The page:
Memorials are inevitably political. What is selected as worthy of remembrance, what is emphasised, dictates the contemporary meaning of the remembered thing. This is particularly true of the mass exterminations that took place in Hitler's Europe. The erection of new Holocaust memorials always arouses bitter controversy. In the case of the proposed Berlin memorial, which is supposed to be the Holocaust Memorial, located in the former heart of the Third Reich, this led to paralysis.
For five years, deadlines went by and the memorial went unbuilt, as political and ethnic factions argued over what form it should take. The site is still unfinished, apparently scuppering itself in its attempt to be the last word on human evil.
You don't need to subscribe to the view espoused by the Jewish-American historian Norman Finkelstein, that the memory of the Holocaust is being exploited for political and financial capital, to see that there are pressing problems with "totalising" approaches to the Holocaust. President Bush's speech at Washington's Holocaust Museum last year is just one example: "Human evil has never been so ambitious in scope, so systematic in execution, and so deliberate in its destruction."
Emphasising the uniqueness of the events that took place between 1933 and 1945, and stressing their incomparable status in world history, can blind us to the lessons the Holocaust can teach about present situations. Visitors stream into museums and direct their compassion into the horrors of the Nazi death camps without recognising the contemporary parallels.
Earlier this month, James and Stephen Smith, both doctors, announced plans to build an institute for remembering, researching and preventing contemporary instances of genocide next to the Holocaust Centre in Nottinghamshire. The creation of the Aegis Institute is the product of a personal process of realisation for the two brothers, who opened the Holocaust Centre in 1995 just before the Srebrenica massacre. "We suddenly felt like someone who had been labouring on a memorial to the Armenians in 1939," James Smith told the New Statesman. "What were we doing building a museum when the gates of Hell were being opened?" Shortly afterwards, the Smiths went to Rwanda to work as doctors, and were shocked at the indifference in the west to the atrocities they found there. Political inertia rather than lack of information stopped the UN from intervening until it was too late in Rwanda. The Smiths decided to embark on a long-term project to place the causes and consequences of genocide alongside the Holocaust in the hearts and minds of the western political establishment.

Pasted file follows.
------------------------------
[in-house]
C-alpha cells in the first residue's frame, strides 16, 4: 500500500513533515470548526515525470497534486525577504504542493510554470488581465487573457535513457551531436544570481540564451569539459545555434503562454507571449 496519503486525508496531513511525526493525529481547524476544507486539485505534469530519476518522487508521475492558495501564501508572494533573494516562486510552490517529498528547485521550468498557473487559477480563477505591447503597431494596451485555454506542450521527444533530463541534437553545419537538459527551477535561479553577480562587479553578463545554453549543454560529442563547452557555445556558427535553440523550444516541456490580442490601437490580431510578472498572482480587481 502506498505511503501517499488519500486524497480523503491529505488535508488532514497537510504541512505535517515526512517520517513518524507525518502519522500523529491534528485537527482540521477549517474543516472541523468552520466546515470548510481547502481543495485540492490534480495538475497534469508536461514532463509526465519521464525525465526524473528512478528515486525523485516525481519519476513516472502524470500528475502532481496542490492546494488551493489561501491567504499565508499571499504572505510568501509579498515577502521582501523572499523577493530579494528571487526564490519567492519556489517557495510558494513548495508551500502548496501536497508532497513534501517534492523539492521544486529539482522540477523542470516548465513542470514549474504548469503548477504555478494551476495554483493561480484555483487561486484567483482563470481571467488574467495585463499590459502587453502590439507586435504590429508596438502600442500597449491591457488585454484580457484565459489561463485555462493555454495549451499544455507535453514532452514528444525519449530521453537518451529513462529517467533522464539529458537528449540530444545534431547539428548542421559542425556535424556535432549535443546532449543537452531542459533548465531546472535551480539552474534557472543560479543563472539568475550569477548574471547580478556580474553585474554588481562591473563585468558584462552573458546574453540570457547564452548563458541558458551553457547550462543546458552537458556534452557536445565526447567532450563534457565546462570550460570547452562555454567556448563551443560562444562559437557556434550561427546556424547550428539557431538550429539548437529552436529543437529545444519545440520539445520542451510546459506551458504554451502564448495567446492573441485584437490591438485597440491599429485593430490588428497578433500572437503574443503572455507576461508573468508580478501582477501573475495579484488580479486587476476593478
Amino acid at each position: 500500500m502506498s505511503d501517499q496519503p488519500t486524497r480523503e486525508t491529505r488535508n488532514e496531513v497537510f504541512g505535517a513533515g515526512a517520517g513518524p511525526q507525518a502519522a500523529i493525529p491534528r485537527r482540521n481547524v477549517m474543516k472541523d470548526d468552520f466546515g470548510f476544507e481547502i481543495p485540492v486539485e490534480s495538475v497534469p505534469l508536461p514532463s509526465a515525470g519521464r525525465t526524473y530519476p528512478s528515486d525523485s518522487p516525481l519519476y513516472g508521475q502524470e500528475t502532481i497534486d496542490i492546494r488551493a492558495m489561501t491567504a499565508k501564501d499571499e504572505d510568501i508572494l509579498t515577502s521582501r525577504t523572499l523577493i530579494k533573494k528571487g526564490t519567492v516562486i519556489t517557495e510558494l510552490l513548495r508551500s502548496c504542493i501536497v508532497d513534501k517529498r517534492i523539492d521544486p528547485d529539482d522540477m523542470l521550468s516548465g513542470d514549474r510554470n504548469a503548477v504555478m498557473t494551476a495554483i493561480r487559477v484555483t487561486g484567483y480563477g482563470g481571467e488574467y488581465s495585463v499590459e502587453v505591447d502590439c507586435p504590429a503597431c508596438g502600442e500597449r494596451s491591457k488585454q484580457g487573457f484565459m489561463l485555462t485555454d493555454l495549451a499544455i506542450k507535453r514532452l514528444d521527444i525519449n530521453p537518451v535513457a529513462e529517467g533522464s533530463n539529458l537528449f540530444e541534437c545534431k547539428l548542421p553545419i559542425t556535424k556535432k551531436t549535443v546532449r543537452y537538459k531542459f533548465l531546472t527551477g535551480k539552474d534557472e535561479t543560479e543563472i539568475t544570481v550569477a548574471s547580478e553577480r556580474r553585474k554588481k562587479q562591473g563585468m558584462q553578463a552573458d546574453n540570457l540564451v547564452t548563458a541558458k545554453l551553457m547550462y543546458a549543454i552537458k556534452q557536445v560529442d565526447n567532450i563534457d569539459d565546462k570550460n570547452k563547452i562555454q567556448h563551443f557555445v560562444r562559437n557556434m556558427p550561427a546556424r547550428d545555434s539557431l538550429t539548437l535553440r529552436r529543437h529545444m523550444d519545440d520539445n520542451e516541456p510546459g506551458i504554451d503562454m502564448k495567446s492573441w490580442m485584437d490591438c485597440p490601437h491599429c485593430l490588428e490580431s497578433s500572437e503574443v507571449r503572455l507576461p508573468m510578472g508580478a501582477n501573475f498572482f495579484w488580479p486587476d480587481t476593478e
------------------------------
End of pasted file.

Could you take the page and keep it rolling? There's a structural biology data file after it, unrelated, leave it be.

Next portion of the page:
The Aegis initiative reflects a growing tendency to take a multi-disciplinary approach to human rights problems. Stan Cohen, head of the Centre for the Study of Human Rights at the London School of Economics, believes that genocide has too long been the preserve of lawyers, whose framework for analysis is the 1948 Genocide Convention, which is problematically specific to the Holocaust.
The purpose of the Aegis Institute is to create links between the aid workers who must deal with the consequences of genocide, the academics who define it, the policy-makers who are in a position to do something about it and the general public, who need to be educated about it. James Smith believes the Holocaust Centre will play an important role in this, not least in grounding the academic study of genocidal politics in the most well-documented form of its human cost.
The Smith brothers are campaigning for more efficient genocide prevention structures, and for resources to document the aftermath of genocide in Rwanda where, forgotten by the world's press, the situation remains unremittingly bleak. Apollon Kabahizi, a survivor from Rwanda who now works for the Aegis initiative, believes the west is guilty of dual standards in its attitude to the Rwandan genocide. "When everyone said 'never again' after the Holocaust, what was this meant to be?" he asks. "Does it just apply to some people and not to others?"